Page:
I’m super bad about posting to this blog. That’s partly because I feel a strong desire to report some actual, positive progress, which I haven’t felt enabled to do.
I have been very busy with HRATE technicalities. I am building – very, very slowly – a “mirror” for opengeofiction.net (OGF). I think if this is successful, then the owner of that site, who has expressed interest in “letting go” of having to continue to maintain it, will allow the mirror to take over for the site and a transition to a new hosting environment will be complete.
Someday, I intend to write up, in elaborate, technical detail, this process of setting up a mirror. But in broad outlines, here is what it involves (has involved, will involve).
- Build a new Ubuntu 20.04 LTS server. This leads to lots of incompatibilities farther down the line, because the existing OGF server is an older version. Install the basics – apache, postgresql, etc.
- Install an OSM rails port on the server.
- Migrate the OGF data to this server. This was very, very hard – because the OGF data (in either .osm.pbf format, or in pg_dump format) proved to contain inconsistencies (data corruption). Some missing current nodes and ways had to be restored manually (text-editing .osm = .xml files). This ended up a 2-weeks-long process.
- Set up incoming replication from the source apidb (OGF) to the new mirror (currently being called ogfdev).
- Set up outgoing replication for the new ogfdev instance (to drive render, overpass, etc)
- Set up a new primary render. This had some sub-parts.
- coastlines. This proved very difficult, because as far as I can figure out, the osmcoastline tool used to create the coastline shapefiles is broken on Ubuntu 20.04. An older version must be used. My current workaround: I’m actually running coastlines on an older server. I import a coastline-containing pbf file to the older server, run the osmcoastline tool, and post the shapefiles for consumption on the render server.
- I made a decision to run the renders on a different server than the apidb. I think this might involve a bit more expense, short term, but it makes the whole set of processes more scalable, long term. My experience with Arhet is that the render requires scaling sooner / more frequently than the apidb, as the user base grows. Installing the render software (mod_tile and “renderd”) proved difficult. It turns out that there are some lacunae and downright incorrect steps in the documented installation sequences on github.
- Set up incoming replication from the ogfdev database to the render database.
- There are substantial differences in recent versions of the openstreetmap-carto style – specifically, the special shapefiles are no longer stored in as datafiles in data folder in the render directory. Instead, the shapefiles are loaded to the database. Because non-standard shapefiles are used, this means rewriting the load procedures (python scripts) – the standard approach is to just grab the files for “Earth” (because who would run osm for some other planet?!). So that file-grabbing is hard-coded in the procedure.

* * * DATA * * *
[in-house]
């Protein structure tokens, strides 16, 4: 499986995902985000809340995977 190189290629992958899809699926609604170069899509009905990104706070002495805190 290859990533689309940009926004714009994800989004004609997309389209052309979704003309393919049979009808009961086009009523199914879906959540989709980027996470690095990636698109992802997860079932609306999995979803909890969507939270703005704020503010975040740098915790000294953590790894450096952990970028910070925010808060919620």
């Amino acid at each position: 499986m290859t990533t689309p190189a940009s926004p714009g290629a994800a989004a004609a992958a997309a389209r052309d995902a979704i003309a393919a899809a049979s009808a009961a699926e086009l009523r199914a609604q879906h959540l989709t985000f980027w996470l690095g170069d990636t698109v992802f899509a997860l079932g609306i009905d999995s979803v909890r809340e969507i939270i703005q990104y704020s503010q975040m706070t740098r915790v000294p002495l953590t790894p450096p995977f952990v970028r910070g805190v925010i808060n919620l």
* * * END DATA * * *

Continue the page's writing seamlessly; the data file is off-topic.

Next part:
- Set up a new topo render. The topo render was shut down on OGF, so this will be the only working version. Unfortunately, I ran into a similar problem with some of the topo pre-processing as I ran into with osmcoastline, above. I suspect for the same reason – something in one of the dependencies they both have. So the topo pre-processing (turning the .hgt files into a contour database) is also being run on a separate, Ubuntu 18.04 server (just like the coastlines).
- Set up appropriate changes and customizations for the front-facing rails port (osm website). This involves importing user data (done) but also user diaries (not done). These require ad hoc SQL coding that give me flashbacks to my job as DBA in the 2000’s. Another unfinished piece – internationalization. The current ogfmirror website looks okay, but only in English. Switch to another language, and it all reverts to OSM boilerplate. Why is internationalization done so badly on production software of this kind? I see no easy solution except manually editing each language’s .yml file in turn (OSM has a 100+ languages). Or building my own damn application to achieve that result.
- Set up overpass and overpass-turbo. Overpass installs relatively painlessly, but I’m having trouble getting incoming replication to work correctly. overpass-turbo was quite difficult – the current version on github is flat-out broken, and so an older version (commit) must be compiled and installed. Further, the compilation and configuration process overwrites some of the parameters files, so the parameters files have to be modified after running the first steps of configuration, but before the last part. This is the step I am on right now.
- Set up nominatim? – nice to have, but not urgent. Anyway nominatim doesn’t work on the existing OGF website
- Implement some of the custom tools that are available on the OGF website: the “scale helper,” the “coastline helper,”…
- What else? This is a work in progress…
So I’ve been busy. Here is a link to the site. Bear in mind, if you are reading this in the future, the link may not show you what I’m currently writing about, but rather some future iteration of it.
I’m still working on some of those last steps. Open to hearing what else needs to be done.
Music to hack to: K-os, “Hallelujah.”